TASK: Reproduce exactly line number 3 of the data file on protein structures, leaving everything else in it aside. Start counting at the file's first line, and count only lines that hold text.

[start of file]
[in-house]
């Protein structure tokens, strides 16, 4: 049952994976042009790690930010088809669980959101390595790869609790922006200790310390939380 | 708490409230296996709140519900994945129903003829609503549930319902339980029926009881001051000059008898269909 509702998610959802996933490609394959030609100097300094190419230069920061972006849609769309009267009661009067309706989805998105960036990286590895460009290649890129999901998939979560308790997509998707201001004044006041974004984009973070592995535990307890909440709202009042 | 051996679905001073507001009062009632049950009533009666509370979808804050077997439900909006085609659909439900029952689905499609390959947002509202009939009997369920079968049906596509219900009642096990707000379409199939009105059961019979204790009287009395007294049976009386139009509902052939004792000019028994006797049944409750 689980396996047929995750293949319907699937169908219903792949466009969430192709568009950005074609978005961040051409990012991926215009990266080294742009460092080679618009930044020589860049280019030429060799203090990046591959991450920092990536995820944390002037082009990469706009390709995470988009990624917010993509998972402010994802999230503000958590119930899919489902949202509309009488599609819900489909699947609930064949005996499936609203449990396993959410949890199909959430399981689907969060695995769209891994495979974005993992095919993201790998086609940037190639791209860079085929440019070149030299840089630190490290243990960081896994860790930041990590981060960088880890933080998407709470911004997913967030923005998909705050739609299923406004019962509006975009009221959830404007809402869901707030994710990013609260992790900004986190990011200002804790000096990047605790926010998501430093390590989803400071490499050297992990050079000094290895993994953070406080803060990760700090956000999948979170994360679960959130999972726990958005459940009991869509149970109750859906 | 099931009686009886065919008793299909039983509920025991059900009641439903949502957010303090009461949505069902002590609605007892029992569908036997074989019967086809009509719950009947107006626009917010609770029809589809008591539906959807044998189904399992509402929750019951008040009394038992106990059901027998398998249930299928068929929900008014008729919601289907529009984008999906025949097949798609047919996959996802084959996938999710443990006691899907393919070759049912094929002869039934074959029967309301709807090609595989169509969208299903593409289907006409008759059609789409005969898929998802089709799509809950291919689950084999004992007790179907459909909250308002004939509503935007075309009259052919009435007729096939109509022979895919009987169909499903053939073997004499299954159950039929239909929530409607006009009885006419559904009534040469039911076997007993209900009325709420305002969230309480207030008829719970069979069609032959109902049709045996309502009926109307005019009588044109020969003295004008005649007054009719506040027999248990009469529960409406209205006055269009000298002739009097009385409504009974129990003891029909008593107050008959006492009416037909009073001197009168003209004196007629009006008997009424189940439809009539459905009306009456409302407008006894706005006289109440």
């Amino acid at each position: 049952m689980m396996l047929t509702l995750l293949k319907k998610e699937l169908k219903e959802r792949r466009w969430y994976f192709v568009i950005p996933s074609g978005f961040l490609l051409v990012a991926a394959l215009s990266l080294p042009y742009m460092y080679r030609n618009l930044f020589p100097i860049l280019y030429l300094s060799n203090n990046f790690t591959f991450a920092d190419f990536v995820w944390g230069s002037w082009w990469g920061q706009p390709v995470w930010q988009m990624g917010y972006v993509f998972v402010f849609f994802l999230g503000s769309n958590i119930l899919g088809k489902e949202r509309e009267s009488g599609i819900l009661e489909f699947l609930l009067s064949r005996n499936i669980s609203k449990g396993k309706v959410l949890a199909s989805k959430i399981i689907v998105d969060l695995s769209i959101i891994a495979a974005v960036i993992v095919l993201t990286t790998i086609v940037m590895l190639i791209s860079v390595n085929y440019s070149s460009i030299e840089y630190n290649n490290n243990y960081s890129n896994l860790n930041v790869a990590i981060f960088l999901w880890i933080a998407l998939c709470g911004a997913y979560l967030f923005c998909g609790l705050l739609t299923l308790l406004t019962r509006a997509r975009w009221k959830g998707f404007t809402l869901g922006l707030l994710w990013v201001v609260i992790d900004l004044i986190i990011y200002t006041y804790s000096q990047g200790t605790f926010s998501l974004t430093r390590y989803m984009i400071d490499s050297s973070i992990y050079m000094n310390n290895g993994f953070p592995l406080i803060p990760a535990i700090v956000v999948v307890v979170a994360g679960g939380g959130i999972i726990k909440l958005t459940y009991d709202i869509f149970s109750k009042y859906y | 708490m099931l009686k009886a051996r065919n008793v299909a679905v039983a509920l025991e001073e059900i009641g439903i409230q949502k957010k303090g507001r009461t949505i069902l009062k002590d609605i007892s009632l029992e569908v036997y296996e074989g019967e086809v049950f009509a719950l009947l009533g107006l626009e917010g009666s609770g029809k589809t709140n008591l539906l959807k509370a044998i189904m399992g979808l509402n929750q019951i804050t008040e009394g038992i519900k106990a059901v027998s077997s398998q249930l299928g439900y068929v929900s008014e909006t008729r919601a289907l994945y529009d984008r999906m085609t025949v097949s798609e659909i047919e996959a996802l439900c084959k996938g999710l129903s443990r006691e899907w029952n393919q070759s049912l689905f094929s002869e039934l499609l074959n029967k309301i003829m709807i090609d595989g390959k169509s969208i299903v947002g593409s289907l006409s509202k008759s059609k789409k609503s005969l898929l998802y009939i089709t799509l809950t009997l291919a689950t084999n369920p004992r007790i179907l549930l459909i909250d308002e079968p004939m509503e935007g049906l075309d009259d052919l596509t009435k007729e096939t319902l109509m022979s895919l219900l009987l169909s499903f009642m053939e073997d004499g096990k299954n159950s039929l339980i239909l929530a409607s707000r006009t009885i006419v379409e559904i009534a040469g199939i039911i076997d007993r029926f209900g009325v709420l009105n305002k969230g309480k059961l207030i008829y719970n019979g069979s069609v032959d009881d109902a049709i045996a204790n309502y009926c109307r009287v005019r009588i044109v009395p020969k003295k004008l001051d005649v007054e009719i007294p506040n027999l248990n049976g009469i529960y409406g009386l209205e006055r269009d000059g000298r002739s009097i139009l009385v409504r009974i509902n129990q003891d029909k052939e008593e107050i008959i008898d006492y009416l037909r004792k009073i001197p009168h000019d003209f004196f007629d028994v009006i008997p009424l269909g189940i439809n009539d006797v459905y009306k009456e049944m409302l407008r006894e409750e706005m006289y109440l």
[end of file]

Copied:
């Amino acid at each position: 049952m689980m396996l047929t509702l995750l293949k319907k998610e699937l169908k219903e959802r792949r466009w969430y994976f192709v568009i950005p996933s074609g978005f961040l490609l051409v990012a991926a394959l215009s990266l080294p042009y742009m460092y080679r030609n618009l930044f020589p100097i860049l280019y030429l300094s060799n203090n990046f790690t591959f991450a920092d190419f990536v995820w944390g230069s002037w082009w990469g920061q706009p390709v995470w930010q988009m990624g917010y972006v993509f998972v402010f849609f994802l999230g503000s769309n958590i119930l899919g088809k489902e949202r509309e009267s009488g599609i819900l009661e489909f699947l609930l009067s064949r005996n499936i669980s609203k449990g396993k309706v959410l949890a199909s989805k959430i399981i689907v998105d969060l695995s769209i959101i891994a495979a974005v960036i993992v095919l993201t990286t790998i086609v940037m590895l190639i791209s860079v390595n085929y440019s070149s460009i030299e840089y630190n290649n490290n243990y960081s890129n896994l860790n930041v790869a990590i981060f960088l999901w880890i933080a998407l998939c709470g911004a997913y979560l967030f923005c998909g609790l705050l739609t299923l308790l406004t019962r509006a997509r975009w009221k959830g998707f404007t809402l869901g922006l707030l994710w990013v201001v609260i992790d900004l004044i986190i990011y200002t006041y804790s000096q990047g200790t605790f926010s998501l974004t430093r390590y989803m984009i400071d490499s050297s973070i992990y050079m000094n310390n290895g993994f953070p592995l406080i803060p990760a535990i700090v956000v999948v307890v979170a994360g679960g939380g959130i999972i726990k909440l958005t459940y009991d709202i869509f149970s109750k009042y859906y | 708490m099931l009686k009886a051996r065919n008793v299909a679905v039983a509920l025991e001073e059900i009641g439903i409230q949502k957010k303090g507001r009461t949505i069902l009062k002590d609605i007892s009632l029992e569908v036997y296996e074989g019967e086809v049950f009509a719950l009947l009533g107006l626009e917010g009666s609770g029809k589809t709140n008591l539906l959807k509370a044998i189904m399992g979808l509402n929750q019951i804050t008040e009394g038992i519900k106990a059901v027998s077997s398998q249930l299928g439900y068929v929900s008014e909006t008729r919601a289907l994945y529009d984008r999906m085609t025949v097949s798609e659909i047919e996959a996802l439900c084959k996938g999710l129903s443990r006691e899907w029952n393919q070759s049912l689905f094929s002869e039934l499609l074959n029967k309301i003829m709807i090609d595989g390959k169509s969208i299903v947002g593409s289907l006409s509202k008759s059609k789409k609503s005969l898929l998802y009939i089709t799509l809950t009997l291919a689950t084999n369920p004992r007790i179907l549930l459909i909250d308002e079968p004939m509503e935007g049906l075309d009259d052919l596509t009435k007729e096939t319902l109509m022979s895919l219900l009987l169909s499903f009642m053939e073997d004499g096990k299954n159950s039929l339980i239909l929530a409607s707000r006009t009885i006419v379409e559904i009534a040469g199939i039911i076997d007993r029926f209900g009325v709420l009105n305002k969230g309480k059961l207030i008829y719970n019979g069979s069609v032959d009881d109902a049709i045996a204790n309502y009926c109307r009287v005019r009588i044109v009395p020969k003295k004008l001051d005649v007054e009719i007294p506040n027999l248990n049976g009469i529960y409406g009386l209205e006055r269009d000059g000298r002739s009097i139009l009385v409504r009974i509902n129990q003891d029909k052939e008593e107050i008959i008898d006492y009416l037909r004792k009073i001197p009168h000019d003209f004196f007629d028994v009006i008997p009424l269909g189940i439809n009539d006797v459905y009306k009456e049944m409302l407008r006894e409750e706005m006289y109440l």